قال إدوين هابل، الفلكي الشهير الذي تم تسمية مسبار الفضاء Hubble على اسمه تكريما له:
البيانات كانت تشير إلى أننا في مركز الكون، وهذا بالطبع خيار لا نرحب به ولا نقبله. وكي نتفادى ذعر الإيمان بهذه الفكرة كان علينا الوصول لتبريرات أخرى، ولذا لا مهرب من اللجوء لنظرية انحناء المكان.
The Observational Approach to Cosmology, 1937
=====... Such a condition would imply that we occupy a unique position in the universe, analogous, in a sense, to the ancient conception of a central earth. The hypothesis cannot be disproved but it is unwelcome and would be accepted only as a last resort in order to save the phenomena. Therefore, we disregard this possibility and consider the alternative, namely, a distribution which thins out with distance.
A thinning out would be readily explained in either of two ways. The first is space absorption. If the nebulae were seen through a tenuous haze, they would fade away faster than could be accounted for by distance and red-shifts alone, and the distribution, even if it were uniform, would appear to thin out. The second explanation is a super-system of nebulae, isolated in a larger world, with our own nebula somewhere near the centre. In this case the real distribution would thin out after all the proper corrections had been applied.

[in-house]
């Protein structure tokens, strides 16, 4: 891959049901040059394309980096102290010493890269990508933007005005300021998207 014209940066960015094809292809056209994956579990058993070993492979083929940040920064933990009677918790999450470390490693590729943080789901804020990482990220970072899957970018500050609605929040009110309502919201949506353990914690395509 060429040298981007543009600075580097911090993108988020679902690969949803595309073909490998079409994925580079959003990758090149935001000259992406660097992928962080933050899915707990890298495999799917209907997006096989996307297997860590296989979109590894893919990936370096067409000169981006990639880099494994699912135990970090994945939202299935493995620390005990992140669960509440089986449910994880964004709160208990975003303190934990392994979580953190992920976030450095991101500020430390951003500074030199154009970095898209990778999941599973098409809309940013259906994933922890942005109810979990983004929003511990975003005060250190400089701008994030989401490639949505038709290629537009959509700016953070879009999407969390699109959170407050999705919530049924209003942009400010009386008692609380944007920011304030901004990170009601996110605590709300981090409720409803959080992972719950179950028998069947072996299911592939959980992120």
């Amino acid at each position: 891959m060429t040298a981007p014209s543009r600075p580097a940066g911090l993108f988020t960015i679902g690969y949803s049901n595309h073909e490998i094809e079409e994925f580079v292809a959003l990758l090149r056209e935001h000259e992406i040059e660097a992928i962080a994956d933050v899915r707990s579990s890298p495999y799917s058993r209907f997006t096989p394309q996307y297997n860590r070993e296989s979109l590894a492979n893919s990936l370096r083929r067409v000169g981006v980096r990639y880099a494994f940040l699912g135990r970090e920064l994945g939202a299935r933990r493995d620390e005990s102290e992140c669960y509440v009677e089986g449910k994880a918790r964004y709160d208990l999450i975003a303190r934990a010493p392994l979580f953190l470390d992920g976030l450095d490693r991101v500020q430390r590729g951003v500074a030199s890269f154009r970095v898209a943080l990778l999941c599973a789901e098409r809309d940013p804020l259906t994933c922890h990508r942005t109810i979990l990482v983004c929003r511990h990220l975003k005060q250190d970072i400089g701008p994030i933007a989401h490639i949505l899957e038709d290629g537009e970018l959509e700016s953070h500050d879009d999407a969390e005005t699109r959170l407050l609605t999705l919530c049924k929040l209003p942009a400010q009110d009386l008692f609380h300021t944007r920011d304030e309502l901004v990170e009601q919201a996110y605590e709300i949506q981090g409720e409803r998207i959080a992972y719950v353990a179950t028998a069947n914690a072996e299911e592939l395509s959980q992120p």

Both explanations seem plausible, but neither is permitted by the observations. The apparent departures from uniformity in the World Picture are fully compensated by the minimum possible corrections for redshifts on any interpretation. No margin is left for a thinning out. The true distribution must either be uniform or increase outward, leaving the observer in a unique position. But the unwelcome supposition of a favoured location must be avoided at all costs....Such a favoured position, of course, is intolerable … Therefore, in order to restore homogeneity, and to escape the horror of a unique position, the departures from uniformity, which are introduced by the recession factors, must be compensated by the second term representing effects of spatial curvature. There seems to be no other escape."
On Geocentrism. Rhodes Memorial Lectures, Oxford, 1936, in The Observational Approach to Cosmology, Oxford, Clarendon Press, 1937, pp. 50-51, 58-59.